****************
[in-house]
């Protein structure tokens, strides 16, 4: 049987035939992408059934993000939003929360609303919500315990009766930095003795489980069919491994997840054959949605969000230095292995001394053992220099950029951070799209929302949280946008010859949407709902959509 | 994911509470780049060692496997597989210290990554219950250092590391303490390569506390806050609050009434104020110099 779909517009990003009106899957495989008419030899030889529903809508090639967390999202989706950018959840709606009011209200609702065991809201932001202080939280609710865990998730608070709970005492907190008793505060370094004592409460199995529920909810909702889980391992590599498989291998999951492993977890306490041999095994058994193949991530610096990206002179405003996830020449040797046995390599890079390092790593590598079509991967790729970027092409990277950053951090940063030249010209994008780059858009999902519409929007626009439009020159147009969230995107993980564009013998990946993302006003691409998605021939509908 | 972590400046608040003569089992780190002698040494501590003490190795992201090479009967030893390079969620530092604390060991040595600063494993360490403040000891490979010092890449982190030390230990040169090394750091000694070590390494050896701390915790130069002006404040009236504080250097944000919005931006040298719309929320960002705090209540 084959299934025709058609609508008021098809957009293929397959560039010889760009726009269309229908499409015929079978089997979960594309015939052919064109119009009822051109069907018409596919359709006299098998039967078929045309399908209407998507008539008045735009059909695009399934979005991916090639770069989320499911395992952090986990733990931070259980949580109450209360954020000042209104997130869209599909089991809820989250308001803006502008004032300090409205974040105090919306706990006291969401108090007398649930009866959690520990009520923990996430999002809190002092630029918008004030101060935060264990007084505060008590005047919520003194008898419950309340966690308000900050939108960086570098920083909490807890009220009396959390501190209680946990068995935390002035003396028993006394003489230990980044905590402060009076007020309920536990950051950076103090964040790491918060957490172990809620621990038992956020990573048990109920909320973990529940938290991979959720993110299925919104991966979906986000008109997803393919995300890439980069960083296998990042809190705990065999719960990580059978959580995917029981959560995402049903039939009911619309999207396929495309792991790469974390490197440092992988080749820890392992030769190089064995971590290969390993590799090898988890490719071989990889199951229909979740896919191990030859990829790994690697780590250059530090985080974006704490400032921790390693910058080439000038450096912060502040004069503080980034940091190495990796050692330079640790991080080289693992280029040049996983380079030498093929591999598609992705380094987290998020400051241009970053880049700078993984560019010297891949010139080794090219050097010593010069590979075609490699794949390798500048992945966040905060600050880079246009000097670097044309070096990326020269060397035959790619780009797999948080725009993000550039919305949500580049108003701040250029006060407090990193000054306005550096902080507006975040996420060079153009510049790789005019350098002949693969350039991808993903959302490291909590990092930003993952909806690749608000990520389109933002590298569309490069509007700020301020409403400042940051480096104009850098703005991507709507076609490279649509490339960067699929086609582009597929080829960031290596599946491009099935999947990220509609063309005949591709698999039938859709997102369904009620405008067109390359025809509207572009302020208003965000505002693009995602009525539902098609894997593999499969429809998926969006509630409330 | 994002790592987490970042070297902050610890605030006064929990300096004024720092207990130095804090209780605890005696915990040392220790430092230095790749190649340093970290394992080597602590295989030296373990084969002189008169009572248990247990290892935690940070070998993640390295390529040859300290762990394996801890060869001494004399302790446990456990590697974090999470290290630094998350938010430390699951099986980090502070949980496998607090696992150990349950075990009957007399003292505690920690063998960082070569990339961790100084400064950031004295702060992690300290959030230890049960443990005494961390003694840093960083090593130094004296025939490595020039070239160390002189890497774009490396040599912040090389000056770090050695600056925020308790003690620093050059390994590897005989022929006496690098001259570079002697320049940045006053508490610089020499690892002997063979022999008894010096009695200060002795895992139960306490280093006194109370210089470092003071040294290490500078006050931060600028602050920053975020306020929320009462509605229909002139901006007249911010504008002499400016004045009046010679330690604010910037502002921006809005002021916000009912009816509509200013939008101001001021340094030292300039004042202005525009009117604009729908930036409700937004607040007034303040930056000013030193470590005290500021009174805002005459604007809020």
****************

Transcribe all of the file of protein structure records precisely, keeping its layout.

[in-house]
């Protein structure tokens, strides 16, 4: 049987035939992408059934993000939003929360609303919500315990009766930095003795489980069919491994997840054959949605969000230095292995001394053992220099950029951070799209929302949280946008010859949407709902959509 | 994911509470780049060692496997597989210290990554219950250092590391303490390569506390806050609050009434104020110099 779909517009990003009106899957495989008419030899030889529903809508090639967390999202989706950018959840709606009011209200609702065991809201932001202080939280609710865990998730608070709970005492907190008793505060370094004592409460199995529920909810909702889980391992590599498989291998999951492993977890306490041999095994058994193949991530610096990206002179405003996830020449040797046995390599890079390092790593590598079509991967790729970027092409990277950053951090940063030249010209994008780059858009999902519409929007626009439009020159147009969230995107993980564009013998990946993302006003691409998605021939509908 | 972590400046608040003569089992780190002698040494501590003490190795992201090479009967030893390079969620530092604390060991040595600063494993360490403040000891490979010092890449982190030390230990040169090394750091000694070590390494050896701390915790130069002006404040009236504080250097944000919005931006040298719309929320960002705090209540 084959299934025709058609609508008021098809957009293929397959560039010889760009726009269309229908499409015929079978089997979960594309015939052919064109119009009822051109069907018409596919359709006299098998039967078929045309399908209407998507008539008045735009059909695009399934979005991916090639770069989320499911395992952090986990733990931070259980949580109450209360954020000042209104997130869209599909089991809820989250308001803006502008004032300090409205974040105090919306706990006291969401108090007398649930009866959690520990009520923990996430999002809190002092630029918008004030101060935060264990007084505060008590005047919520003194008898419950309340966690308000900050939108960086570098920083909490807890009220009396959390501190209680946990068995935390002035003396028993006394003489230990980044905590402060009076007020309920536990950051950076103090964040790491918060957490172990809620621990038992956020990573048990109920909320973990529940938290991979959720993110299925919104991966979906986000008109997803393919995300890439980069960083296998990042809190705990065999719960990580059978959580995917029981959560995402049903039939009911619309999207396929495309792991790469974390490197440092992988080749820890392992030769190089064995971590290969390993590799090898988890490719071989990889199951229909979740896919191990030859990829790994690697780590250059530090985080974006704490400032921790390693910058080439000038450096912060502040004069503080980034940091190495990796050692330079640790991080080289693992280029040049996983380079030498093929591999598609992705380094987290998020400051241009970053880049700078993984560019010297891949010139080794090219050097010593010069590979075609490699794949390798500048992945966040905060600050880079246009000097670097044309070096990326020269060397035959790619780009797999948080725009993000550039919305949500580049108003701040250029006060407090990193000054306005550096902080507006975040996420060079153009510049790789005019350098002949693969350039991808993903959302490291909590990092930003993952909806690749608000990520389109933002590298569309490069509007700020301020409403400042940051480096104009850098703005991507709507076609490279649509490339960067699929086609582009597929080829960031290596599946491009099935999947990220509609063309005949591709698999039938859709997102369904009620405008067109390359025809509207572009302020208003965000505002693009995602009525539902098609894997593999499969429809998926969006509630409330 | 994002790592987490970042070297902050610890605030006064929990300096004024720092207990130095804090209780605890005696915990040392220790430092230095790749190649340093970290394992080597602590295989030296373990084969002189008169009572248990247990290892935690940070070998993640390295390529040859300290762990394996801890060869001494004399302790446990456990590697974090999470290290630094998350938010430390699951099986980090502070949980496998607090696992150990349950075990009957007399003292505690920690063998960082070569990339961790100084400064950031004295702060992690300290959030230890049960443990005494961390003694840093960083090593130094004296025939490595020039070239160390002189890497774009490396040599912040090389000056770090050695600056925020308790003690620093050059390994590897005989022929006496690098001259570079002697320049940045006053508490610089020499690892002997063979022999008894010096009695200060002795895992139960306490280093006194109370210089470092003071040294290490500078006050931060600028602050920053975020306020929320009462509605229909002139901006007249911010504008002499400016004045009046010679330690604010910037502002921006809005002021916000009912009816509509200013939008101001001021340094030292300039004042202005525009009117604009729908930036409700937004607040007034303040930056000013030193470590005290500021009174805002005459604007809020």